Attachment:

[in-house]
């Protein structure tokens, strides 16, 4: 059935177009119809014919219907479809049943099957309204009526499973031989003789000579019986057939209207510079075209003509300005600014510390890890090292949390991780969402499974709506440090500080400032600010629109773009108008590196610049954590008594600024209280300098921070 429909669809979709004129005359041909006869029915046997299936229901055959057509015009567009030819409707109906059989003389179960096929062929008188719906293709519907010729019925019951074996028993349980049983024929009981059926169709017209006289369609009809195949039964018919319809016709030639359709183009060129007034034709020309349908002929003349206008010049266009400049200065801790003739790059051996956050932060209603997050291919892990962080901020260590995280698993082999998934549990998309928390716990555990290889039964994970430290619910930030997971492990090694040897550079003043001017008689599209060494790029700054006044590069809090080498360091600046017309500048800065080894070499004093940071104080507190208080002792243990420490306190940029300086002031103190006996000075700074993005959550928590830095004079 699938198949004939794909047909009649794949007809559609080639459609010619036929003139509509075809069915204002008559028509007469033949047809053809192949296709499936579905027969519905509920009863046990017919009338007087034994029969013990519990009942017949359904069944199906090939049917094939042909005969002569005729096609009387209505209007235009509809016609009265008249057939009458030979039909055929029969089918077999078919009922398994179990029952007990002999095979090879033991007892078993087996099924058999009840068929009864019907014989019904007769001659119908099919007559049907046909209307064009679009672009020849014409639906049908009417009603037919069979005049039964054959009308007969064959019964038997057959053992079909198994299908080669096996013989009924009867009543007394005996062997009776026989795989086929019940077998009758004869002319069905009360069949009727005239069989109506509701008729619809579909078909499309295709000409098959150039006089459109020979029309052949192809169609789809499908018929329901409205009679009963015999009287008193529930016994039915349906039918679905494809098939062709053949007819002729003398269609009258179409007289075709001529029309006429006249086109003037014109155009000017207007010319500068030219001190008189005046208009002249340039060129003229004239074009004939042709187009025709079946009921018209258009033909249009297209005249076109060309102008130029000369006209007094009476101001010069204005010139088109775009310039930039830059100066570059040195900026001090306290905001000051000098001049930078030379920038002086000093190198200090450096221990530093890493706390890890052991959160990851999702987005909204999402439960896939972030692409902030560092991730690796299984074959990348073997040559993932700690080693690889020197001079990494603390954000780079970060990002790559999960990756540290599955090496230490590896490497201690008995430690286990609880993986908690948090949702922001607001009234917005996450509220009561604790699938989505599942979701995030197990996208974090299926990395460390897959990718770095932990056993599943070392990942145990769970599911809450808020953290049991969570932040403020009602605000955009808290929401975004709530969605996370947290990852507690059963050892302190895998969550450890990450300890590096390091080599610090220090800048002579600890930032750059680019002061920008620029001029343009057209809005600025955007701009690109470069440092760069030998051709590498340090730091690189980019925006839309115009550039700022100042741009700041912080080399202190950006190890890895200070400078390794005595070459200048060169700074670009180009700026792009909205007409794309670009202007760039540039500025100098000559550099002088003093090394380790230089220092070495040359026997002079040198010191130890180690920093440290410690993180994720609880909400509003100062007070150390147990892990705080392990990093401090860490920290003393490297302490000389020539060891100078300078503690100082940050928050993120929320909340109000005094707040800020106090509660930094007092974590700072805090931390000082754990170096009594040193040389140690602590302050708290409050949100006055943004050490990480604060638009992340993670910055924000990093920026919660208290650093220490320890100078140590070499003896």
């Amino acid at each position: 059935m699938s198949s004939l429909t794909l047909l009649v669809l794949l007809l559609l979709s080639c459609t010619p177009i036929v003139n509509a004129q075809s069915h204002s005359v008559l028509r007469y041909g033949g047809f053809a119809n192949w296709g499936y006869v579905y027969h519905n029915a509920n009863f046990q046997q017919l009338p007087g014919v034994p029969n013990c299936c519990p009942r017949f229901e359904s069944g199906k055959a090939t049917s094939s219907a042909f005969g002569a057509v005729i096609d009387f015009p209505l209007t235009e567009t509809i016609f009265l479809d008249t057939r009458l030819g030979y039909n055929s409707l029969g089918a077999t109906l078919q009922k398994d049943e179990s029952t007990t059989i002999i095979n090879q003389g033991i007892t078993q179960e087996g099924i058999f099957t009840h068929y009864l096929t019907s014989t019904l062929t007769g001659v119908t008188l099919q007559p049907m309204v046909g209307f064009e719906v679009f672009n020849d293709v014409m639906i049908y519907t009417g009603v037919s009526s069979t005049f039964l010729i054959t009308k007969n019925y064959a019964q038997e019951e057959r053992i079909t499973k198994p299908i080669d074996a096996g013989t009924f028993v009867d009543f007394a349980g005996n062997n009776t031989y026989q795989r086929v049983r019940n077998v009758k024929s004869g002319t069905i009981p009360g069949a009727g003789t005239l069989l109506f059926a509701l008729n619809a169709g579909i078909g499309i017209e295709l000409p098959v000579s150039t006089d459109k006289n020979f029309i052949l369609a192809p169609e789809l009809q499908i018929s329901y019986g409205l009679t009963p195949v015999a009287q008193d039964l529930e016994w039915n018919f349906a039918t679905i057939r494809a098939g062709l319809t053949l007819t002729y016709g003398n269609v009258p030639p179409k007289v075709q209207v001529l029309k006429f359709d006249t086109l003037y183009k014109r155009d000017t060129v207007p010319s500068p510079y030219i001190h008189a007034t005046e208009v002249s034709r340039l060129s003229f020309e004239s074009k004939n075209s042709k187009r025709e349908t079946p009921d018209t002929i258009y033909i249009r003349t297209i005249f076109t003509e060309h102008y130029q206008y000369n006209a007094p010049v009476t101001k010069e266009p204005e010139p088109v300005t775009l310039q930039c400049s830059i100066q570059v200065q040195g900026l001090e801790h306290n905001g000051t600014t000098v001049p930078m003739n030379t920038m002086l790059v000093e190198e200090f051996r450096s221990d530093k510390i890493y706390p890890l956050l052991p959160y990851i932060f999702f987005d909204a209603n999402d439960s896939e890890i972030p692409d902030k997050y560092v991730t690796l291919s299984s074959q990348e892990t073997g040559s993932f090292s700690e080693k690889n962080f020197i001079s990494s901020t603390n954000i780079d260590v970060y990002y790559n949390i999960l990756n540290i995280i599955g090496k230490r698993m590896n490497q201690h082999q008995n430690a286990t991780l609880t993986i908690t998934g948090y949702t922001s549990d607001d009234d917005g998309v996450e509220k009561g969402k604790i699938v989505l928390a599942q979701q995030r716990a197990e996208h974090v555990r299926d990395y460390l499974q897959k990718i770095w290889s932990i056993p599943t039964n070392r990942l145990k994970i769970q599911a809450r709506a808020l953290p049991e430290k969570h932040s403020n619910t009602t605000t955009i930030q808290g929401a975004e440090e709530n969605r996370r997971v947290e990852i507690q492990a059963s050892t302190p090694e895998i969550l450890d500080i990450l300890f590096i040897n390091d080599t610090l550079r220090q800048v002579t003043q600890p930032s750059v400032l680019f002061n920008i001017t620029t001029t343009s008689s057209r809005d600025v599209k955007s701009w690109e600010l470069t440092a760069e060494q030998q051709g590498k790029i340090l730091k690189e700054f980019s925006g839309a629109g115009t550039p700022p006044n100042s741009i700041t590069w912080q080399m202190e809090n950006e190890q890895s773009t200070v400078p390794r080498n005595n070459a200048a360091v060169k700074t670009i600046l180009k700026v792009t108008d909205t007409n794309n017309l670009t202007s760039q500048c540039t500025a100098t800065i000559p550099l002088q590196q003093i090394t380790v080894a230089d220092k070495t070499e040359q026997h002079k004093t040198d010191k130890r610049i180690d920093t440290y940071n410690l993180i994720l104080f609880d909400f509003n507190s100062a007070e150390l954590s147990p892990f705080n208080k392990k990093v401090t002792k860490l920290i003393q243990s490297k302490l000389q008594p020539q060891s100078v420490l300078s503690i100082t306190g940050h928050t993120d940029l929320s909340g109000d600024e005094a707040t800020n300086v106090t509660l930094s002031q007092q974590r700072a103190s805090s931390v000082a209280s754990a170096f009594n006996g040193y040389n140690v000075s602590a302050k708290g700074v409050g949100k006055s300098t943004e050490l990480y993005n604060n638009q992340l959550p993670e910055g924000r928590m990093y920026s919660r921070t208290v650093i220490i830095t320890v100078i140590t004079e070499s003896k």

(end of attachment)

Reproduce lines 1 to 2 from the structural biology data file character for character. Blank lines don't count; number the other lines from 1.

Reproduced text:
[in-house]
């Protein structure tokens, strides 16, 4: 059935177009119809014919219907479809049943099957309204009526499973031989003789000579019986057939209207510079075209003509300005600014510390890890090292949390991780969402499974709506440090500080400032600010629109773009108008590196610049954590008594600024209280300098921070 429909669809979709004129005359041909006869029915046997299936229901055959057509015009567009030819409707109906059989003389179960096929062929008188719906293709519907010729019925019951074996028993349980049983024929009981059926169709017209006289369609009809195949039964018919319809016709030639359709183009060129007034034709020309349908002929003349206008010049266009400049200065801790003739790059051996956050932060209603997050291919892990962080901020260590995280698993082999998934549990998309928390716990555990290889039964994970430290619910930030997971492990090694040897550079003043001017008689599209060494790029700054006044590069809090080498360091600046017309500048800065080894070499004093940071104080507190208080002792243990420490306190940029300086002031103190006996000075700074993005959550928590830095004079 699938198949004939794909047909009649794949007809559609080639459609010619036929003139509509075809069915204002008559028509007469033949047809053809192949296709499936579905027969519905509920009863046990017919009338007087034994029969013990519990009942017949359904069944199906090939049917094939042909005969002569005729096609009387209505209007235009509809016609009265008249057939009458030979039909055929029969089918077999078919009922398994179990029952007990002999095979090879033991007892078993087996099924058999009840068929009864019907014989019904007769001659119908099919007559049907046909209307064009679009672009020849014409639906049908009417009603037919069979005049039964054959009308007969064959019964038997057959053992079909198994299908080669096996013989009924009867009543007394005996062997009776026989795989086929019940077998009758004869002319069905009360069949009727005239069989109506509701008729619809579909078909499309295709000409098959150039006089459109020979029309052949192809169609789809499908018929329901409205009679009963015999009287008193529930016994039915349906039918679905494809098939062709053949007819002729003398269609009258179409007289075709001529029309006429006249086109003037014109155009000017207007010319500068030219001190008189005046208009002249340039060129003229004239074009004939042709187009025709079946009921018209258009033909249009297209005249076109060309102008130029000369006209007094009476101001010069204005010139088109775009310039930039830059100066570059040195900026001090306290905001000051000098001049930078030379920038002086000093190198200090450096221990530093890493706390890890052991959160990851999702987005909204999402439960896939972030692409902030560092991730690796299984074959990348073997040559993932700690080693690889020197001079990494603390954000780079970060990002790559999960990756540290599955090496230490590896490497201690008995430690286990609880993986908690948090949702922001607001009234917005996450509220009561604790699938989505599942979701995030197990996208974090299926990395460390897959990718770095932990056993599943070392990942145990769970599911809450808020953290049991969570932040403020009602605000955009808290929401975004709530969605996370947290990852507690059963050892302190895998969550450890990450300890590096390091080599610090220090800048002579600890930032750059680019002061920008620029001029343009057209809005600025955007701009690109470069440092760069030998051709590498340090730091690189980019925006839309115009550039700022100042741009700041912080080399202190950006190890890895200070400078390794005595070459200048060169700074670009180009700026792009909205007409794309670009202007760039540039500025100098000559550099002088003093090394380790230089220092070495040359026997002079040198010191130890180690920093440290410690993180994720609880909400509003100062007070150390147990892990705080392990990093401090860490920290003393490297302490000389020539060891100078300078503690100082940050928050993120929320909340109000005094707040800020106090509660930094007092974590700072805090931390000082754990170096009594040193040389140690602590302050708290409050949100006055943004050490990480604060638009992340993670910055924000990093920026919660208290650093220490320890100078140590070499003896």